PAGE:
3. Brokers have all the leverage to totally F-you over (and they do): Before you fork over your entire life savings and your first-born child at the lease signing, no broker will provide you a copy of the lease ahead of time. As scam artists, brokers require at least a $500 deposit to “take the apartment off the market” and then delay the lease signing by a matter of days or even weeks. By the time you actually meet up to sign away your rights, you really have no other option than to swallow whatever nonsense they put in front of you; it’s simply too late in the game to start the process over with another corrupt broker and try to claw back that $500 deposit. Rather than risk homelessness, you’ll sign the lease even if the rent happened to be a bit higher than originally advertised or the stove has “temporarily” been removed while the owner deals with a pesky little gas leak problem.

Now, that I’ve gotten that off my chest, without further ado: Of the three weeks of housing hunt hell, here are some of the lowlights:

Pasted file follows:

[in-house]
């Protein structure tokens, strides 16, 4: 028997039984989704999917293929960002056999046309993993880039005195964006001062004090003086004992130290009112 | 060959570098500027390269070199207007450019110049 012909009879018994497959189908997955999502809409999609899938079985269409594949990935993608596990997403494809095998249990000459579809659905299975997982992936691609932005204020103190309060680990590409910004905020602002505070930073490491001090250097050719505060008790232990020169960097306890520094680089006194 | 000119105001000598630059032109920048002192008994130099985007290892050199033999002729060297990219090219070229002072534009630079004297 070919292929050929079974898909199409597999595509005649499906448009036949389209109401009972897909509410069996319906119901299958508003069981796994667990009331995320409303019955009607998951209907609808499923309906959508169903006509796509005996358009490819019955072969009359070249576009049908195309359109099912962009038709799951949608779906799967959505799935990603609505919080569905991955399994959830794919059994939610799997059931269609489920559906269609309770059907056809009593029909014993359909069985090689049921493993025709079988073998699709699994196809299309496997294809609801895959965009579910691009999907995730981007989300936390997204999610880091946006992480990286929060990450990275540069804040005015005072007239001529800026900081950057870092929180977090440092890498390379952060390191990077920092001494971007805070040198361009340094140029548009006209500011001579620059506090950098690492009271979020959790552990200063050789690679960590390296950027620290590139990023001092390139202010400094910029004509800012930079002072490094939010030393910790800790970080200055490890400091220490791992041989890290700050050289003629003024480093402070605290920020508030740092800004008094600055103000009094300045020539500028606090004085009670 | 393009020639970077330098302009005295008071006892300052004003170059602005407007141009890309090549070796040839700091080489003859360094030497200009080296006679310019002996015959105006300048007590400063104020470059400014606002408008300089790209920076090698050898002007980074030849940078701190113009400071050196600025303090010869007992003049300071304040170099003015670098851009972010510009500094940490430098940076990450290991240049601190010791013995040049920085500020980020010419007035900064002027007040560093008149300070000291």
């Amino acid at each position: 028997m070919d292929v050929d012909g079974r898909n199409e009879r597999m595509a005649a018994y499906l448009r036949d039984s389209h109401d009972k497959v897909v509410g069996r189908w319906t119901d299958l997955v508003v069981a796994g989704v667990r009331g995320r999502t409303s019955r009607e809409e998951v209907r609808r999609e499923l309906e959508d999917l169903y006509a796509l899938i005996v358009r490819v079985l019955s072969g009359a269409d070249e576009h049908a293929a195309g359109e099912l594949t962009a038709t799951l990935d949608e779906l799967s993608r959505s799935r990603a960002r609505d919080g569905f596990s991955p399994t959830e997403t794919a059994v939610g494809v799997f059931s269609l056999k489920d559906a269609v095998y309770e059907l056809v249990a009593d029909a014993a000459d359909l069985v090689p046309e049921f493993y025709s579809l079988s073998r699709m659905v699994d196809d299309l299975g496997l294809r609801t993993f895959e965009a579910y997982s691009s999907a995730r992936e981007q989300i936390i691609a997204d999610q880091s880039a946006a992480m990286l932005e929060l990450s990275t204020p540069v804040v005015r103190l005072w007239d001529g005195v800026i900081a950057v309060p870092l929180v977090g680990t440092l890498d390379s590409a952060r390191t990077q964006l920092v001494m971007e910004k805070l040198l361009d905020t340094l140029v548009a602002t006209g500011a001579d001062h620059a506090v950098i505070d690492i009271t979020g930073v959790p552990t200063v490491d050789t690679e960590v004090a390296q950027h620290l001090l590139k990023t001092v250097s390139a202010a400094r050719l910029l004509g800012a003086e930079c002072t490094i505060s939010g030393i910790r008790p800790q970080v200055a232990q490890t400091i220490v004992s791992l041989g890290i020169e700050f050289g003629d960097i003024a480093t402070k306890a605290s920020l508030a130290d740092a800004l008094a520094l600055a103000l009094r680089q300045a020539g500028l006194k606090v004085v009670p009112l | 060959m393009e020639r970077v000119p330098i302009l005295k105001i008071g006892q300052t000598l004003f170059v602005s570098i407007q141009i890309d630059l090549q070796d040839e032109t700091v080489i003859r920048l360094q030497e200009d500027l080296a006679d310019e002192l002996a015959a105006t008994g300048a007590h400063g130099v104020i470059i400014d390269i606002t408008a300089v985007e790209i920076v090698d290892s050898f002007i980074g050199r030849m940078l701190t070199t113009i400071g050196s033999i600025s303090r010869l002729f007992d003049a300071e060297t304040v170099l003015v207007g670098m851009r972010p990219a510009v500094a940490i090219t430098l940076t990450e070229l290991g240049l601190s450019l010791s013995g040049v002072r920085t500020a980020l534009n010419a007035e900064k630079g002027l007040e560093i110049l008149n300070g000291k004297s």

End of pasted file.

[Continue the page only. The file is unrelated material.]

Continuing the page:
. . .

1) Rent Stabilized Penitentiary-Style Building: The second place I saw was advertised at the address of a cute little brown stone but the actual studio was located across the street in a fortress-style 80-unit monstrosity in Crown Heights.  Because the building had a tax abatement, the unit was actually advertised as stabilized with at least 10 exclamation points. Sure, the building looked like a penitentiary and smelled like rotten eggs, but the kitchen did have those sleek stainless steel appliances and granite counter tops. And, for a studio, the square footage proved impressive. Despite an ungodly broker’s fee, the rent still came out below market.

The broker, Sharon, a woman in her 20s, showed up at 10 am on Saturday morning apparently still intoxicated from last night’s escapades; she wore almost no clothing at all. As she showed me the building’s “luxury-style amenities,” I tried to avoid catching glimpses of her exposed body parts. But Sharon seemed preoccupied, describing the drama of her evening—-one involving a near arrest and an ex-fiancé.

As we made it to the unit, new details of Sharon’s evening emerged: Apparently, as she was drunkenly cruising around Grand Army Plaza at 2am, her ex-fiancé happened to spot her driving erratically. He also spied some nearby police getting ready to give chase. When he called Sharon to tell her this, her ex also instructed her to pull herself over and get out of the car: Apparently, if you’re just drunk standing outside your car, the cops can’t arrest you for a DUI? As we ended up outside the building at the end of the tour, I realized I had been so distracted by Sharon’s story I barely inspected the unit. No matter: Sharon seemed to feel more strongly about sharing this DUI-avoidance dip than selling me on the apartment. When I told her I didn’t own a car, Sharon seemed genuinely disappointed.